Deposit rate-setting, risk aversion, and the theory of depository financial intermediariesDeposit rate-setting, risk aversion, and the theory of depository financial intermediaries
www.jstor.org [PDF]
… frequencies of replications and extensions in the accounting, economics, finance, management, and marketing disciplines. The nature of the principal data types (primary or second- ary) used by the five disciplines might also have a bearing on the quantity of published …

Finance and economic growth-a review of theory and the available evidenceFinance and economic growth-a review of theory and the available evidence
ideas.repec.org [PDF]
… frequencies of replications and extensions in the accounting, economics, finance, management, and marketing disciplines. The nature of the principal data types (primary or second- ary) used by the five disciplines might also have a bearing on the quantity of published …



Q&A About Quantity Supplied


What do consumers ideally want from suppliers?

Consumers ideally want to be able to satisfy their demand for products at the lowest possible price.

What does quantity supplied describe?

Quantity supplied describes the amount of goods or services that are supplied at a given market price.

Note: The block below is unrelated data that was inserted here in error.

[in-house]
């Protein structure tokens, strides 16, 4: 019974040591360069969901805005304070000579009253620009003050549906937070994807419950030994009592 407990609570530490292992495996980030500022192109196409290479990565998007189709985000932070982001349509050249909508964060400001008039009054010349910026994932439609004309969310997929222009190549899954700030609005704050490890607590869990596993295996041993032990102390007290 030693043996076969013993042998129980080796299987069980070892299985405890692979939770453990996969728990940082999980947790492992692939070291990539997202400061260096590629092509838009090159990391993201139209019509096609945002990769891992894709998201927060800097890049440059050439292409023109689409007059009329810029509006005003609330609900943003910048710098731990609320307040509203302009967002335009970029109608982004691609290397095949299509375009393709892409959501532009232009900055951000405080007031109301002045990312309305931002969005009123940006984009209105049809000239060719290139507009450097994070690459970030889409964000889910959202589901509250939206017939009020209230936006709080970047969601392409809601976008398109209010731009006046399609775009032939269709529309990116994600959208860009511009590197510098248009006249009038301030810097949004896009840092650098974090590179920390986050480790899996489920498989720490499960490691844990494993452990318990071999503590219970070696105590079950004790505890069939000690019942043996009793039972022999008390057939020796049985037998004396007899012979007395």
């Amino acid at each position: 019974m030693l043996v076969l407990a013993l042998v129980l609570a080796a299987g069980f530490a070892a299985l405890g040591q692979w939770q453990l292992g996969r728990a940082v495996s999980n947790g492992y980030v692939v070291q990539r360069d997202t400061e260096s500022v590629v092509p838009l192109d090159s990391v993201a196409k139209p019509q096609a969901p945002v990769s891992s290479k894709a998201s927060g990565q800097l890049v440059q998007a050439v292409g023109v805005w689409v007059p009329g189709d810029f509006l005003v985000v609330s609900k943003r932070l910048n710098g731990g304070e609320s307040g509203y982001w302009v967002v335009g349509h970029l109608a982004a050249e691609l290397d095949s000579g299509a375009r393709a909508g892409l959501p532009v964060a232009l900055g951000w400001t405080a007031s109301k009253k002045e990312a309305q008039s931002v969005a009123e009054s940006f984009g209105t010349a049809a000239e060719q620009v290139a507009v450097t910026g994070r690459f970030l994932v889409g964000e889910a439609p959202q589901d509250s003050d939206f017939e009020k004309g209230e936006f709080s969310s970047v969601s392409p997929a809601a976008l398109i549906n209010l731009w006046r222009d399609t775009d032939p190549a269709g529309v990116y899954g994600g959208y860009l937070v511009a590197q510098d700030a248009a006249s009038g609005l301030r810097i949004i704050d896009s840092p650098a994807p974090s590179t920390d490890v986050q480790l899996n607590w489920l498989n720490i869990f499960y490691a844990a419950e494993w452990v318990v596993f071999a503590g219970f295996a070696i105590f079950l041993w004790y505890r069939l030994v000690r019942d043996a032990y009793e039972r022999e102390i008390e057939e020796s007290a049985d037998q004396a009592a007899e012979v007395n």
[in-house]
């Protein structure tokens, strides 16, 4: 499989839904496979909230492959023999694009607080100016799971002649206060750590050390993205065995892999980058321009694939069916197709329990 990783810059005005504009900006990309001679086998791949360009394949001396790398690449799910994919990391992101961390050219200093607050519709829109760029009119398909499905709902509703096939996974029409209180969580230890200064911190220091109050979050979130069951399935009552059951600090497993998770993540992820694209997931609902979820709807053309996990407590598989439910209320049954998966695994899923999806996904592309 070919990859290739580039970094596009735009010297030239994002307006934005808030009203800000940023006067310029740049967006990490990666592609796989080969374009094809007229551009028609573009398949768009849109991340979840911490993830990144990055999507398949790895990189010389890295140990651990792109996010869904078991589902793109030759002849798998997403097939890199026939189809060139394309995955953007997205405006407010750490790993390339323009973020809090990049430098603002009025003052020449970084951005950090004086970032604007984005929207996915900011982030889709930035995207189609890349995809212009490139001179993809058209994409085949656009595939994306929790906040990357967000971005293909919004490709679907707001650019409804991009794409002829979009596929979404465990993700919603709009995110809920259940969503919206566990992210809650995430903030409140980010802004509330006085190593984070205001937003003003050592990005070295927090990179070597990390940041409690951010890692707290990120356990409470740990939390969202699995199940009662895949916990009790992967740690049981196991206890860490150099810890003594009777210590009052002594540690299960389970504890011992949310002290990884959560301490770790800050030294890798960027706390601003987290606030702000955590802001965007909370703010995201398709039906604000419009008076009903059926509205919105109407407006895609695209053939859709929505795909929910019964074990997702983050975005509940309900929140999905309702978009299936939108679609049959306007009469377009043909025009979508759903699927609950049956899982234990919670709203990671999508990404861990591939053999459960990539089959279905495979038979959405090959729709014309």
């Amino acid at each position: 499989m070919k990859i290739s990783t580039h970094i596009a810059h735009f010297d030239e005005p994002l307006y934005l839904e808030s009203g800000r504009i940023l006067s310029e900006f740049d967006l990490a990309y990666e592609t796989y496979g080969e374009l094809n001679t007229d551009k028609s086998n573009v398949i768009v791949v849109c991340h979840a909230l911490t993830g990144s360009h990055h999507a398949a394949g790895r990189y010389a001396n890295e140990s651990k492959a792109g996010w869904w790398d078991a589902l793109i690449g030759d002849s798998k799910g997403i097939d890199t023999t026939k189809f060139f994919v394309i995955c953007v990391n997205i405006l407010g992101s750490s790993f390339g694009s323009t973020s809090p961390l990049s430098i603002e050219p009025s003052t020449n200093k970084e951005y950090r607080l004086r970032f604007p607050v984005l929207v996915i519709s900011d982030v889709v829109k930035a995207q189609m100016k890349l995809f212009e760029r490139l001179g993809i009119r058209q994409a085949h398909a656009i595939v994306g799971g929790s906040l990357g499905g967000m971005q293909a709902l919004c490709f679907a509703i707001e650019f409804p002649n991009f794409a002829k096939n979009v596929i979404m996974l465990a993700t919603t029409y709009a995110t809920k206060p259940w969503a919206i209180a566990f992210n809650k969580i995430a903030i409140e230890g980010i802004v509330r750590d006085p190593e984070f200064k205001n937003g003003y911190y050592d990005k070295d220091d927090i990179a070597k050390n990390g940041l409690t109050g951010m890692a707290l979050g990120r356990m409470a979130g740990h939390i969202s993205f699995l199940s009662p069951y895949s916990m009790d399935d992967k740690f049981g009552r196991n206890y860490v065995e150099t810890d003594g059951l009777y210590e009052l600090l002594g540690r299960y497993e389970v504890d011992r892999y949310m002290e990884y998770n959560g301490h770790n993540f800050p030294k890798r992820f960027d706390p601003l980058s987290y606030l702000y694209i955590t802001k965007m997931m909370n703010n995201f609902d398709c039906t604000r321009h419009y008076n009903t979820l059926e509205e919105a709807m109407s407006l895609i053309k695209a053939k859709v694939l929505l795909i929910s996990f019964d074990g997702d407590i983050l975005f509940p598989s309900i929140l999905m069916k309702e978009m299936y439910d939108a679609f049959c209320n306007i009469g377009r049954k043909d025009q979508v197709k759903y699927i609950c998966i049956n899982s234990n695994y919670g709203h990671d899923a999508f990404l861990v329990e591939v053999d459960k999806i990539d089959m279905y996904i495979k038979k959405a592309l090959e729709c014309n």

Is it possible for markets not operating freely ?

Yes , many markets do not operate freely .

If so , what are some examples ?

Some examples include minimum wage laws , tariffs , quotas etc .

How do suppliers want to charge for their products?

Suppliers want to charge high prices and sell large amounts of goods to maximize profits.

How do you graphically depict supply?

Supply is typically plotted as a curve with quantity supplied (the dependent variable) plotted horizontally and price (the independent variable) plotted vertically.

In what type of market does supply take place?

Supply takes place in goods markets.

Where is supply typically found in an economy?

Supply can be found in currency, time, raw materials or any other scarce or valuable object that can be provided to another agent. This is often fairly abstract. For example in the case of time, supply is not transferred from one agent to another but one agent may offer some other resource in exchange for the first spending time doing something.

How is supply affected by changes in prices?

Supply is affected by changes in prices through the price elasticity of supply.

Who sets the price floor and ceiling?

Price floors and ceilings can be set by either a governing body or regular market forces.

What is optimal quantity supplied?

The optimal quantity supplied is the quantity that consumers are willing to buy all of the quantity supplied. To determine this, we plot both supply and demand curves on one graph with quantity on the x-axis and demand on y-axis. We then find where these two lines intersect, which indicates equilibrium between supply and demand. This point should theoretically be reached if markets were allowed to operate freely without external forces such as government rules and regulations influencing how much of a product suppliers have to provide."

Are there any factors that pull markets away from equilibrium points ?

Yes , many markets face external forces such as government rules and regulations .